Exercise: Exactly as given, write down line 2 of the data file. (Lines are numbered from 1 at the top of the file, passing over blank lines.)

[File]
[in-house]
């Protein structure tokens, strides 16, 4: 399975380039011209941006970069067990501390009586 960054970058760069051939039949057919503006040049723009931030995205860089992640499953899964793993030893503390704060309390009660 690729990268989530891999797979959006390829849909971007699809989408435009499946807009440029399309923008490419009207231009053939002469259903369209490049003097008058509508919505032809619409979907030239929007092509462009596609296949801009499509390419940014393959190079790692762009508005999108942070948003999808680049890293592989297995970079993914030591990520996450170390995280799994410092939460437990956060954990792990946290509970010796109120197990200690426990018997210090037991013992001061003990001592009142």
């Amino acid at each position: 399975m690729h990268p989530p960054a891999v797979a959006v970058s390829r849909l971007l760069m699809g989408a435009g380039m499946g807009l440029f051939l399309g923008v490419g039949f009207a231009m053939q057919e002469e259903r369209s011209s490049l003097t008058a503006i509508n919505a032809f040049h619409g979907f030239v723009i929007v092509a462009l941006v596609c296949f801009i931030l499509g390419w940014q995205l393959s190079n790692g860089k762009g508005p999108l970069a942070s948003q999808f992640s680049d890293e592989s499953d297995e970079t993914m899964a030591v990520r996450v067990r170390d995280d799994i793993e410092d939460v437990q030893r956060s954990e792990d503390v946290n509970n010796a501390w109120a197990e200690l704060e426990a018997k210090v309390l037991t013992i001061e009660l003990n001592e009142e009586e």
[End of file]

């Protein structure tokens, strides 16, 4: 399975380039011209941006970069067990501390009586 960054970058760069051939039949057919503006040049723009931030995205860089992640499953899964793993030893503390704060309390009660 690729990268989530891999797979959006390829849909971007699809989408435009499946807009440029399309923008490419009207231009053939002469259903369209490049003097008058509508919505032809619409979907030239929007092509462009596609296949801009499509390419940014393959190079790692762009508005999108942070948003999808680049890293592989297995970079993914030591990520996450170390995280799994410092939460437990956060954990792990946290509970010796109120197990200690426990018997210090037991013992001061003990001592009142």